BOOK REVIEWS : Citing on conservation
Krishna B Karki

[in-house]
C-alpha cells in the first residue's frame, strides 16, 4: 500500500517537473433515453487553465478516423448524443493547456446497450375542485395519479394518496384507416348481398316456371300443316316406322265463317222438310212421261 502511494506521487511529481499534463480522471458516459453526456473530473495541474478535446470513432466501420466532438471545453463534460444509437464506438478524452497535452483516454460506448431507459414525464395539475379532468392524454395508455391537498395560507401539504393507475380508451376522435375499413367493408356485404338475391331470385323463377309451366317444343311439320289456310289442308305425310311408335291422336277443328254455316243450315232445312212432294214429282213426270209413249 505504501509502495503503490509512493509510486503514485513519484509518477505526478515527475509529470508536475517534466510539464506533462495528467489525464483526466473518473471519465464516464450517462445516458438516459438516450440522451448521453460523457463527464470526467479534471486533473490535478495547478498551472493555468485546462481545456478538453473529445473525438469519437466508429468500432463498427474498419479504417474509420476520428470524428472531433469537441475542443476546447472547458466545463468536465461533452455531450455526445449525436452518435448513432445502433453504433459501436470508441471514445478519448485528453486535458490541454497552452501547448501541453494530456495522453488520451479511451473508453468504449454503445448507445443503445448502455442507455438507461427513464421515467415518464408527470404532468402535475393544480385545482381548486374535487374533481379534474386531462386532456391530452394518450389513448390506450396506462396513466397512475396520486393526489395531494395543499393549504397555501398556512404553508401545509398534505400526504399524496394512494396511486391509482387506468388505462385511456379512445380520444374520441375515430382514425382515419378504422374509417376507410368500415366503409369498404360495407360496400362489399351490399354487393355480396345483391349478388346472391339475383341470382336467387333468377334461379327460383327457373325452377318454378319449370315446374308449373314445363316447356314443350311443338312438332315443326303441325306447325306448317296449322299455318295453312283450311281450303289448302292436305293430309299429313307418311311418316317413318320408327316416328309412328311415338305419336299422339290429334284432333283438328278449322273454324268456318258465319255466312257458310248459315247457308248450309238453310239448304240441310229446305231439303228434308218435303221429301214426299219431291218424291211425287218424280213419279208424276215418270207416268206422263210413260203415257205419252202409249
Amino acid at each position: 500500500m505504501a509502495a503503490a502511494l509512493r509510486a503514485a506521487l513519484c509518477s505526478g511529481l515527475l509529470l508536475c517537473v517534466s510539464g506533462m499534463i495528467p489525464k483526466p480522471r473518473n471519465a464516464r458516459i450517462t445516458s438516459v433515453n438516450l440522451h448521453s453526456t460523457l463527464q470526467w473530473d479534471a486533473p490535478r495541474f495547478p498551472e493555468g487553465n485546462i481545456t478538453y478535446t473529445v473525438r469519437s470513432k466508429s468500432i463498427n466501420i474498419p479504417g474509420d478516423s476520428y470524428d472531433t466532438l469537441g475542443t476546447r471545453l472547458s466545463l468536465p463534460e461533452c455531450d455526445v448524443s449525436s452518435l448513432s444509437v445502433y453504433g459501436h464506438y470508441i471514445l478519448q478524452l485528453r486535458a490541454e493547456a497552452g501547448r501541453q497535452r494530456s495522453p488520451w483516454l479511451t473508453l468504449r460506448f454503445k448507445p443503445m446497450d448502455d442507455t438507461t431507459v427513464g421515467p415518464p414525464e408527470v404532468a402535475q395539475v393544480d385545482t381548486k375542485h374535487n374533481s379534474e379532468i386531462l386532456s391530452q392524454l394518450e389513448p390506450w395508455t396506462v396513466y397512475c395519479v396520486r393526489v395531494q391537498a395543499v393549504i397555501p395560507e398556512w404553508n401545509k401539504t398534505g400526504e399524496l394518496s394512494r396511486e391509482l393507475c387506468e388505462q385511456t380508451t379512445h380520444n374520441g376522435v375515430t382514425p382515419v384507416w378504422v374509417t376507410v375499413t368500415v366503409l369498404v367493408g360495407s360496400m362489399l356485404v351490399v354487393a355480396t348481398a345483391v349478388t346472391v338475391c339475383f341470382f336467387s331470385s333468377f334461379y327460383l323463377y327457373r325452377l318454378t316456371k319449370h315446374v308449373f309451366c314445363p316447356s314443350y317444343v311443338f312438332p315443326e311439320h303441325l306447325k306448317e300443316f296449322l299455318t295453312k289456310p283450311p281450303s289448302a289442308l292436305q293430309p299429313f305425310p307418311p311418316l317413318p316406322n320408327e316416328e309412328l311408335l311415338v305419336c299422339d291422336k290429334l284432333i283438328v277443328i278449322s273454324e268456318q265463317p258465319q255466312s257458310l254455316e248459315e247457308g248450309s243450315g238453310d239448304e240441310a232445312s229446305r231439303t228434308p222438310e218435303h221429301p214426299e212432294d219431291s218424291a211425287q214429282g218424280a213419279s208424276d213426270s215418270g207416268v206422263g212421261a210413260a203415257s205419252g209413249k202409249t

Nepal and India have committed themselves to conservation of biodiversity by being signatory parties to the Convention on International Trade in Endangered Species of Wild Fauna and Flora (CITES) but the improvements made in implementation of CITES is rather slow and these governments need to work on them. Especially towards formulation of CITES friendly legislations and policies, the author of the book ‘CITES Implementation in Nepal and India: Law, Policy and Practice’, says Dr Ravi Sharma Aryal.Dr Aryal, a legal expert who has actively contributed as a member of several law drafting teams, he was also a judge at the Special Court formed to see cases related to conservation issues, and a government undersecretary at the Ministry of Law Justice and Parliamentary affairs. Dr Aryal minutely analyses complicated conservation law related issues in Nepal and India and presents them in simply and clearly.The book, a doctrinal research work, would be of great use to academicians, conservation activists and legal practitioners working in this sector and for policy makers, this book can be a source for ideas. Keeping in mind that a lot of changes in policy and practices related to conservation issues have undergone in the recent years, Dr Aryal is mindful to include some recent trends and their effectiveness in conserving biodiversity in these two countries — Nepal and India. However, he should have praised some of the successful conservation efforts undertaken by both the countries in recent days also.Published by Bhrikuti Academic Publications, Exhibition Road, Kathmandu and divided in seven chapters, and priced Rs 1,495 for the hardcover edition, the book begins by giving a brief introduction to nature conservation issues and its history in Nepal and India dating back to the Vedic era.The following chapters give a brief but clear outline on the existing laws, policy and practices regarding conservation, trade in wild life and their derivatives both in Nepal and India. Aryal puts down findings based on interviews with officials concerned with CITES implementation in the countries, which makes the text useful to policy makers.